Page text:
Fig. 1.8.1

Sagittal CT scan (A), A-P view (B) of penetrating knife injury through the anterior and posterior tables of the frontal sinus. Axial CT scan reveals fractures once the knife is removed.

(Copyright Bradford A. Woodworth, MD.)

The maxillary sinus is located just lateral to the nasal cavity and, most importantly relative to facial trauma, shares its superior border with the orbital floor. Endoscopically, the maxillary sinus is approached via the osteomeatal complex, which is generally well visualized by gentle medialization of the middle turbinate endonasally. The key anatomical structures when approaching the maxillary sinus include the maxillary line, which is the junction of the hard maxillary bone and the lacrimal bone, and the uncinate process. The uncinate process is a thin, sickle-shaped bone that is typically removed at the beginning of any approach to the maxillary sinus in order to visualize the natural ostium of the sinus. This ostium must be identified and widened in continuity with the maxillary antrostomy in order to prevent mucociliary recirculation, which may lead to chronic maxillary sinusitis.

Clinical Presentation

In a large retrospective cohort study, frontal sinus fractures most commonly occurred in males, with an average age of 30 years. Fractures most commonly involved both the anterior and posterior tables, followed by the anterior table alone. Only 3% were isolated posterior table fractures, and only 2% involved the frontal recess alone. As frontal fractures are associated with high-impact mechanisms of injury, clinical evaluation must consider other associated fractures, injuries to the skull base, and intracranial injuries. Physical examination should begin with a primary trauma survey. In patients with frontal sinus fractures, focused physical examination should include any contour deformity of the glabella and brow, and a cranial nerve examination. Forehead paresthesias may be present if fractures involve the supraorbital and/or supratrochlear nerves. Any lacerations should be noted, and may be considered as potential ports for direct surgical approaches. Anterior rhinoscopy should be performed as an overview assessment for any nasal septal deviation, injury, or hematoma. A more comprehensive nasal endoscopic examination should be offered to assess for cerebrospinal fluid (CSF) leak, particularly in patients with known posterior table injury. In these cases, it is important to obtain consultation with a neurosurgeon for operative planning.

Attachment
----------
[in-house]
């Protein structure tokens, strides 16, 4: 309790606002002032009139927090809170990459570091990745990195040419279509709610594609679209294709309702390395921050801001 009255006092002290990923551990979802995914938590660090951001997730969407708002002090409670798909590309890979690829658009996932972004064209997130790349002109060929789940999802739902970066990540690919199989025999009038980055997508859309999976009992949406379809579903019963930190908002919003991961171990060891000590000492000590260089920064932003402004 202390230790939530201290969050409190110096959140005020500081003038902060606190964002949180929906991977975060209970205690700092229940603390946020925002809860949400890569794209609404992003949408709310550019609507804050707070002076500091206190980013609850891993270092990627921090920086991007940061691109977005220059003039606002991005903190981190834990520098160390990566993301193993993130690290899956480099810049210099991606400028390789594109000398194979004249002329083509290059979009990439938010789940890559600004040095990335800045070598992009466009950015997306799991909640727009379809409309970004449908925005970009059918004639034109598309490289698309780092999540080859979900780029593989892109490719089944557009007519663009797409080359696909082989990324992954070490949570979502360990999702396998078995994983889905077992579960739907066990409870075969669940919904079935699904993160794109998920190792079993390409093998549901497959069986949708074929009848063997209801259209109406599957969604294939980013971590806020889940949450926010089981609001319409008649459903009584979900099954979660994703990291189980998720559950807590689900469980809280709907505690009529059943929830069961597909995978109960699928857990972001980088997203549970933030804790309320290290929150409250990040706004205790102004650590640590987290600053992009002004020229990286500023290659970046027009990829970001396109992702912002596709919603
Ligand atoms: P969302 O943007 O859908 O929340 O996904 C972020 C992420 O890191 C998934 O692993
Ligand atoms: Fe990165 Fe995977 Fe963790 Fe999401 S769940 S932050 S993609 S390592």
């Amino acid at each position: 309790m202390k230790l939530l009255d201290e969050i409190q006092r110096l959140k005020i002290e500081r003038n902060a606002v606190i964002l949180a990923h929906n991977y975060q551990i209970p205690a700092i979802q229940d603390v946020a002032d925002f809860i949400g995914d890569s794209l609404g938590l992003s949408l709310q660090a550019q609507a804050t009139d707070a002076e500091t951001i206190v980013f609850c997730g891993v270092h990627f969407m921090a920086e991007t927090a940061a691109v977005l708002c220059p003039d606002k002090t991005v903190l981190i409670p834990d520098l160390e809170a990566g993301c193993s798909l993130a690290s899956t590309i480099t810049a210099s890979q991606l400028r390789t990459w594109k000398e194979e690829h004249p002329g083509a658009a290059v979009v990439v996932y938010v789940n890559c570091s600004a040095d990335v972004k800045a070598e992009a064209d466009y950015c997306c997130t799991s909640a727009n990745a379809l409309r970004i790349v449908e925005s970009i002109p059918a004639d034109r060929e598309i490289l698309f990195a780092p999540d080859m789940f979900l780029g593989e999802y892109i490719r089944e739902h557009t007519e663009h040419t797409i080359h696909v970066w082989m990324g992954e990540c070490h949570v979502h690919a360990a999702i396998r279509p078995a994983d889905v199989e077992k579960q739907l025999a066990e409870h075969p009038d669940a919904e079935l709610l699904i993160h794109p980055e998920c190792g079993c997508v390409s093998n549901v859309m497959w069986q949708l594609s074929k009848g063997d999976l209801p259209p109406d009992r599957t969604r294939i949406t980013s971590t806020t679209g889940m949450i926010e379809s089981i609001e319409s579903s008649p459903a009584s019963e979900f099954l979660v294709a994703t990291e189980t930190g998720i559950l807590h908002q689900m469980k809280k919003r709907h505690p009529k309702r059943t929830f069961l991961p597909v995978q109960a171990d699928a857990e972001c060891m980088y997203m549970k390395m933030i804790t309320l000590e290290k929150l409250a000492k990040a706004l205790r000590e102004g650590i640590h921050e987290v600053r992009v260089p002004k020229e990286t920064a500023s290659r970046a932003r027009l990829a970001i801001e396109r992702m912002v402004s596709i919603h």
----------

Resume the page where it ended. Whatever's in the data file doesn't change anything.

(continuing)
Orbital floor fractures are typically due to trauma to the globe and periorbita, with common mechanisms of injury being motor vehicle accidents and personal assaults. Assessment of patients with orbital floor fractures after primary trauma survey should include a thorough evaluation of the eye and orbit. Physical examination should include gross visual fields and assessment of extraocular motion. Malar paresthesias are common in these patients. They result from injury to the infraorbital nerve as it travels through the infraorbital groove and foramen, which is a weak spot in the orbital floor and a common area for fractures to occur. The patient should also be assessed for enophthalmos, although this typically develops in a delayed fashion. Cosmetic deficits such as contour deformity of the midface or midface instability, as well as the possibility of dental involvement, should also be considered. An ophthalmology consultation should be considered where available in all patients suffering an orbital fracture.

Radiological Evaluation

The maxillofacial CT scan is the gold standard for the radiological assessment of any maxillofacial fracture. This scan should be performed with thin slices, no greater than 1 mm spacing, to achieve the appropriate resolution for assessment of paranasal sinus fractures. Bone windows are important to determine the location and extent of fractures, and soft tissue windows should also be examined to assess for injury to the surrounding soft tissue structures.

Similar to all fractures, frontal sinus fractures should be examined in the axial, coronal, and sagittal planes. Of these planes, the axial and sagittal provide the most important information. These planes allow the examiner to determine the location of the fracture with respect to the anterior and posterior tables as well as any potential for the fracture to occlude the frontal recess. Displacement and comminution of the frontal bones may also be assessed in these planes and have a significant impact on management. For instance, nondisplaced, noncomminuted fractures may be managed expectantly, particularly when isolated to the anterior table. Conversely, more displaced, comminuted fractures and those that involve the posterior table are typically managed surgically.